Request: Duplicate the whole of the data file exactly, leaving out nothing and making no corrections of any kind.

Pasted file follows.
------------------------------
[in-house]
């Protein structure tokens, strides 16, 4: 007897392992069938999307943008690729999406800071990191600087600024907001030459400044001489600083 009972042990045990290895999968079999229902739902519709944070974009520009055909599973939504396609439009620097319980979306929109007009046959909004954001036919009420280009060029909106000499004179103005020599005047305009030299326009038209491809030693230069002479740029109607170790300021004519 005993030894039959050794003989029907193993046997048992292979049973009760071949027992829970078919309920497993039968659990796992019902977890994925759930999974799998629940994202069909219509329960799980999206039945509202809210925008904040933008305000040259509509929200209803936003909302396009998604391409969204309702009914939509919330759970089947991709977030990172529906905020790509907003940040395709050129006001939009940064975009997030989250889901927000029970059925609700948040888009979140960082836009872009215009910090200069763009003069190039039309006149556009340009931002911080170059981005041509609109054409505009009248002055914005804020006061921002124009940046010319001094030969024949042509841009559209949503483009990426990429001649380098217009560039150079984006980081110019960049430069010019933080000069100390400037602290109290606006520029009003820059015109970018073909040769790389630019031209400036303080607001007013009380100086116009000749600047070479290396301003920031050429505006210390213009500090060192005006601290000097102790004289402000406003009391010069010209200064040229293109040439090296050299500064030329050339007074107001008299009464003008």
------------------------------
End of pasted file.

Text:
[in-house]
């Protein structure tokens, strides 16, 4: 007897392992069938999307943008690729999406800071990191600087600024907001030459400044001489600083 009972042990045990290895999968079999229902739902519709944070974009520009055909599973939504396609439009620097319980979306929109007009046959909004954001036919009420280009060029909106000499004179103005020599005047305009030299326009038209491809030693230069002479740029109607170790300021004519 005993030894039959050794003989029907193993046997048992292979049973009760071949027992829970078919309920497993039968659990796992019902977890994925759930999974799998629940994202069909219509329960799980999206039945509202809210925008904040933008305000040259509509929200209803936003909302396009998604391409969204309702009914939509919330759970089947991709977030990172529906905020790509907003940040395709050129006001939009940064975009997030989250889901927000029970059925609700948040888009979140960082836009872009215009910090200069763009003069190039039309006149556009340009931002911080170059981005041509609109054409505009009248002055914005804020006061921002124009940046010319001094030969024949042509841009559209949503483009990426990429001649380098217009560039150079984006980081110019960049430069010019933080000069100390400037602290109290606006520029009003820059015109970018073909040769790389630019031209400036303080607001007013009380100086116009000749600047070479290396301003920031050429505006210390213009500090060192005006601290000097102790004289402000406003009391010069010209200064040229293109040439090296050299500064030329050339007074107001008299009464003008």